The Department of Health reminded South Dakotans to get in the habit of using mosquito repellent as it announced the state’s first human West Nile virus (WNV) case of the year, a Minnehaha County resident in the 10- 19 age group.
“Most people who contract West Nile virus, about 70-80 percent, don’t get sick but those who do can be severely ill,” said Dr. Lon Kightlinger, state epidemiologist for the department. “While typical symptoms include fever, headache, body aches and rash, in severe cases WNV can invade the brain and spinal cord leading to stiff neck, confusion, paralysis, coma and even death.”
Kightlinger said South Dakota has a disproportionately high number of WNV cases and he encouraged residents to reduce their risk with the following precautions:
- Apply mosquito repellents (DEET, picaridin, oil of lemon eucalyptus or IR3535) to clothes and exposed skin. Limit exposure by wearing pants and long sleeves in the evening.
- Limit time outdoors from dusk to midnight when Culex mosquitoes, the primary carrier of WNV in South Dakota, are most active.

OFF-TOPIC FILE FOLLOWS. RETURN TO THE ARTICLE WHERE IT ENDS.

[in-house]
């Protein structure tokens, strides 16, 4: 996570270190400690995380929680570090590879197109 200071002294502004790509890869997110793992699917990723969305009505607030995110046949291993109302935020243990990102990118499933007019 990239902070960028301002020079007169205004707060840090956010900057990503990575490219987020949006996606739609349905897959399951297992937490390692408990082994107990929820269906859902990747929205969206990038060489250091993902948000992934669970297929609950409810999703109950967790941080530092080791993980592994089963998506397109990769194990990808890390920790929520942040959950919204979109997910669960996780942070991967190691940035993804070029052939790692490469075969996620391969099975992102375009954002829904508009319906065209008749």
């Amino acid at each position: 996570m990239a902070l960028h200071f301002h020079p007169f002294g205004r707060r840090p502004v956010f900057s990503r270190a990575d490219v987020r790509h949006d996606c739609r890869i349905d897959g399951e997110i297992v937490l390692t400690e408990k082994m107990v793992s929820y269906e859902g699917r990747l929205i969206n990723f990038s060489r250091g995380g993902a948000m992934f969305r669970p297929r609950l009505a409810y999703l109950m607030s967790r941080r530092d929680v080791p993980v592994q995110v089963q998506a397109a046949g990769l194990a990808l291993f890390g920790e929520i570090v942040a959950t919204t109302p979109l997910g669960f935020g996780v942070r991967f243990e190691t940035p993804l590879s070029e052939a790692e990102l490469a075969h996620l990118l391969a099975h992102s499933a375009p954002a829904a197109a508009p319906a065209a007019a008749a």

- Get rid of standing water that gives mosquitoes a place to breed. Regularly change water in bird baths, outside pet dishes, and drain water from flower pots and garden containers.
- Support local mosquito control efforts.
These precautions are especially important for people at high risk for WNV – those over 50, pregnant women, transplant patients, individuals with diabetes or high blood pressure, and those with a history of alcohol abuse. People with severe or unusual headaches should see their physicians.
Two mosquito pools, one in Brown County and one in Lincoln County have also tested positive for WNV this season. Since its first human WNV case in 2002, the state has reported 2,208 human cases, including 696 hospitalizations and 32 deaths. Every county has reported cases.
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